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The Brave Ski Mom - Feeding the Family on a Ski Holiday


“Hey mom! What’s for dinner?”

There are times when I dread this question. Not because I don’t enjoy cooking for my family, but because sometimes I’m tired, I’ve had a busy day and frankly, I don’t want to be stuck in the kitchen.

Nowhere is that more true than on a ski holiday, when what I really want to be doing is sipping hot chocolate with my kids near a fire. Yet skiing makes families hungry and whether we like it or not, families turn to mothers when it’s suppertime.

Options Abound

Before we get too deep into a discussion of ski vacation dining, there is a question that must be answered: where are you staying?
Depending upon your lodging, you may have meals included (even in North America, we’re finding more lodging options with breakfast, lunch and sometimes dinner included). If so, count yourself one lucky mom!
If not, take some time before leaving home to do some planning.

Plan Ahead. Eat Well. Be Happy.

If you’re staying in a hotel without cooking facilities make dinner reservations before you arrive on vacation. Winter weekends and holiday weeks, such as Christmas and Spring Break, are notoriously busy. After a fun day of family skiing and snowboarding, the last thing most of us want is to wait for 30-45 minutes with a tired and hungry five, or fifteen, year-old.

Do a bit of research on resort websites. Many resorts offer family activities like sleighride dinners or snowshoe treks to a meal at a remote yurt. By planning ahead, you can reserve your spaces and no one will be disappointed.
Most importantly, if you make reservations for every night of your holiday, you can eliminate long waits and the inevitable discussion about where to go for dinner. Suddenly dining out becomes a pleasure, not a chore. If you’re staying in a private home or condominium with a kitchen, you have other options. But we think it’s still important to plan ahead.
Here are some tips:

1) Make a List: Before leaving home, gather recipes together or save them online. Make a shopping list. Pre-measure and bring spices with you. Don’t assume you’ll have a fully-stocked kitchen. Keep it simple.

2) First Stop, Shopping: If possible, shop the day of your arrival. It’s so much easier when you’re not trying to shoehorn a trip to the market into a ski day. It’s also so much more fun to end a ski day by returning to a warm condo with hot chocolate, snacks and your dinner ingredients at the ready.

Some condos and homes have a service where you provide a list and someone will shop for you. If you’re comfortable with this added expense, it definitely is an added convenience.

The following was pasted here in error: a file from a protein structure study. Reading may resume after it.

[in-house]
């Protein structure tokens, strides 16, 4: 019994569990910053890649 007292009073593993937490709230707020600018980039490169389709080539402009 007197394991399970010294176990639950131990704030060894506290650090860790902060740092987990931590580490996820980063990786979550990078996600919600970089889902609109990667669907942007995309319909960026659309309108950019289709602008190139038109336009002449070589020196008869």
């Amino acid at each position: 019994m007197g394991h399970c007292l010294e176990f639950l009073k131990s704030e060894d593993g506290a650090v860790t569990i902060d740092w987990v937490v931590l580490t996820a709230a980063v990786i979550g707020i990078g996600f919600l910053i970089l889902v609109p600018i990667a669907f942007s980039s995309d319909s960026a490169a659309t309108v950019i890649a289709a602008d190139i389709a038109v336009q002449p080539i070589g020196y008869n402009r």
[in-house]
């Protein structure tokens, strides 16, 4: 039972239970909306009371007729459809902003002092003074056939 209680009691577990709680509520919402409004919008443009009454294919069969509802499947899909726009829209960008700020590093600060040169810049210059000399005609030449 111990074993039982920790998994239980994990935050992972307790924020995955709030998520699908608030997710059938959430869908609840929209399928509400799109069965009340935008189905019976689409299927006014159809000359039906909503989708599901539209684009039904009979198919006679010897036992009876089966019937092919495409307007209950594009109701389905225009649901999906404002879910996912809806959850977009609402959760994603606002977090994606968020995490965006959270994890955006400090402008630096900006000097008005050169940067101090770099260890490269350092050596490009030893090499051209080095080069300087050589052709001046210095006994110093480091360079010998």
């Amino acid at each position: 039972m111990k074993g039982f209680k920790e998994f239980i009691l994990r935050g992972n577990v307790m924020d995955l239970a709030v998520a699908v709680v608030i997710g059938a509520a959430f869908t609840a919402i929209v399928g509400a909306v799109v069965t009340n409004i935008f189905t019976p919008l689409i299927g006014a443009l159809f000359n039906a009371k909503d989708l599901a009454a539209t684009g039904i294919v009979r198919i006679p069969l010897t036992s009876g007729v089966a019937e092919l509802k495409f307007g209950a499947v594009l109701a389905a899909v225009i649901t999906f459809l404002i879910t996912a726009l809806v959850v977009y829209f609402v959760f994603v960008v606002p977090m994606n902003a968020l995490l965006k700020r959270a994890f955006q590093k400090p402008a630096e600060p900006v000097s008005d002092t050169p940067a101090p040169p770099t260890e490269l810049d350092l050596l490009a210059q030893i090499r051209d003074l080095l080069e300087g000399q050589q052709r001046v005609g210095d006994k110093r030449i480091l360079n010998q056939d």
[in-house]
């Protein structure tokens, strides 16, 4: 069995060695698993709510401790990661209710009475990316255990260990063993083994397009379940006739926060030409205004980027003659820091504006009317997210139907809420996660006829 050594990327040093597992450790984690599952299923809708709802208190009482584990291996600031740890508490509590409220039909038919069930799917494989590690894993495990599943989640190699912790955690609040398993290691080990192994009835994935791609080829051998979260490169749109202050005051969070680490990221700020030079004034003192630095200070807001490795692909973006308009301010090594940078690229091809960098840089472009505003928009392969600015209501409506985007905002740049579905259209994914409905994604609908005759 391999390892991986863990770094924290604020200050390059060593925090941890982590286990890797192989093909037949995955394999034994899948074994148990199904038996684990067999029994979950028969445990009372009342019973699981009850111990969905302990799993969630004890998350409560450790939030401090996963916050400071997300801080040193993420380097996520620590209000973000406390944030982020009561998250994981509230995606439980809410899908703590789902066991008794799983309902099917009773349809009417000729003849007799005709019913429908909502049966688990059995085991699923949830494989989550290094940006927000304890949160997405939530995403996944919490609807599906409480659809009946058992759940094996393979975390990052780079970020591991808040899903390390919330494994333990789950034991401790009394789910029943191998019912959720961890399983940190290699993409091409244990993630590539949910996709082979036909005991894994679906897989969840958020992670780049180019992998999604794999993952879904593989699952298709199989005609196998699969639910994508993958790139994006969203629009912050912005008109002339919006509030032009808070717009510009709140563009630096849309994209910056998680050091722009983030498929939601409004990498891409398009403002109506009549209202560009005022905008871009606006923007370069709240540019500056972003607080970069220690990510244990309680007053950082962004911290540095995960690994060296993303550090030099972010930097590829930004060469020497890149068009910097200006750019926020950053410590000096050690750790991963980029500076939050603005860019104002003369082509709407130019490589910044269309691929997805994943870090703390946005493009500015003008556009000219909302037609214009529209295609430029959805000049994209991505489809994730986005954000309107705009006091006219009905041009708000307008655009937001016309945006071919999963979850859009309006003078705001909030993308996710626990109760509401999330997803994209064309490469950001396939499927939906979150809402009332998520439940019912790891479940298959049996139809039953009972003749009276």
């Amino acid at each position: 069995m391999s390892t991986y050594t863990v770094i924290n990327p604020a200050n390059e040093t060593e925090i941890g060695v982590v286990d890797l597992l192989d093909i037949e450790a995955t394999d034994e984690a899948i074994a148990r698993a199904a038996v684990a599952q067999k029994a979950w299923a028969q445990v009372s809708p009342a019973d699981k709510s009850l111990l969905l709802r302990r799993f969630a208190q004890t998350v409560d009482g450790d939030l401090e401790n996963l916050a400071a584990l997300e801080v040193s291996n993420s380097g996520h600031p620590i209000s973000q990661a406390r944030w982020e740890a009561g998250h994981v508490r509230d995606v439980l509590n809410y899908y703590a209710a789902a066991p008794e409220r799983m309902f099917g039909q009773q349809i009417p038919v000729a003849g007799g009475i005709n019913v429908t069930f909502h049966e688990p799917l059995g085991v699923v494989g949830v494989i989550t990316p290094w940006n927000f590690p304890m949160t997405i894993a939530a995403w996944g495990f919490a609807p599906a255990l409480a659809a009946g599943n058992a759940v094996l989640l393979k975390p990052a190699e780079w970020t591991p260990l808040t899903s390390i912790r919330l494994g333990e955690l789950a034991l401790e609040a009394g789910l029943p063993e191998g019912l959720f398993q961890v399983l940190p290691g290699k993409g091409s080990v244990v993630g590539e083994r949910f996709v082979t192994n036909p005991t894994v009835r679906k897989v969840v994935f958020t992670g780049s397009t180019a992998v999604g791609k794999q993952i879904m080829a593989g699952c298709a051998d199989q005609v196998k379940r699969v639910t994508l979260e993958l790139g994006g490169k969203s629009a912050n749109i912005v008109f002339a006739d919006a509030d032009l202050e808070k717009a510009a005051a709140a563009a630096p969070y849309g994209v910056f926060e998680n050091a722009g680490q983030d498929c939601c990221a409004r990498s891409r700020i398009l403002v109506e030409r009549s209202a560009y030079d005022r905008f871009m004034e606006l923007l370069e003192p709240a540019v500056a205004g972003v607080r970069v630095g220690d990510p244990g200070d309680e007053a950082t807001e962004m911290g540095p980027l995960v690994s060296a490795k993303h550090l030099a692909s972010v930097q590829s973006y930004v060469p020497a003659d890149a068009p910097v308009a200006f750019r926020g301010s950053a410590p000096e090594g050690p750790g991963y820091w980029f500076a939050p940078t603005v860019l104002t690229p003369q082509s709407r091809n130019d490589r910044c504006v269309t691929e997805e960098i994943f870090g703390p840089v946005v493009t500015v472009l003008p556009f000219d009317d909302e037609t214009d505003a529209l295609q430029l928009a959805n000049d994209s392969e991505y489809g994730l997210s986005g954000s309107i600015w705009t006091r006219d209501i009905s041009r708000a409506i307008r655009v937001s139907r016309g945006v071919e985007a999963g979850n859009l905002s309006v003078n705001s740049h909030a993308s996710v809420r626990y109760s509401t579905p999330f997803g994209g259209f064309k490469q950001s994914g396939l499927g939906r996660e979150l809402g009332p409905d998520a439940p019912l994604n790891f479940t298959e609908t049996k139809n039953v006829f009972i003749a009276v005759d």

3) The Indispensable Slow Cooker: This tip doesn’t work so well if you’re flying on holiday. But if you’re driving and you have room, tuck a trusty slow cooker (Crock Pot) into the trunk of your car. Search for recipes online, gather the ingredients and assemble the meal in the morning. Turn on the cooker. By afternoon, your condo or home will smell divine and you’ll be your own hero.

Tips for Breakfast and Lunch
While breakfast is often included at hotels and lodges, there’s no guarantee. We have long traveled with coffee, cream, sugar and oatmeal. Bring your family’s favorite toppings (brown sugar, nuts, chocolate chips and dried fruit) and purchase yogurts when you arrive. If you’re flying, pick up these items, or other family favorites, at the market when you arrive.
Borrow bowls, plates, flatware and napkins from the hotel, or bring disposable items from home.

Having ingredients for quick and easy breakfasts in your room saves time and money and allows everyone to eat when they’re hungry (or sleep in without missing a meal).

Lunch is a bit more tricky. If you’re on mountain, that’s where you’ll likely dine. Some families like to take a long lunch; others barely stop.
If you’re in the second category, make sandwiches or quesadillas in the morning and pack some snacks (bring plastic bags from home). Look for picnic tables near lodges and at viewpoints along the trails. If it’s a cold day, inquire about “brown bag” areas where you can eat your food without making a purchase.

Just don’t skip lunch or let your kids skip lunch. Taking a break for a midday meal and hydration, whether the break is short or long, is critical for family ski fun.

Don’t go hungry!

Hailing from Colorado (USA) Kristen Lummis, or as she is better known, the Brave Ski Mom, is an avid skier and true family mum in every sense of the word. www.thebraveskimom.com

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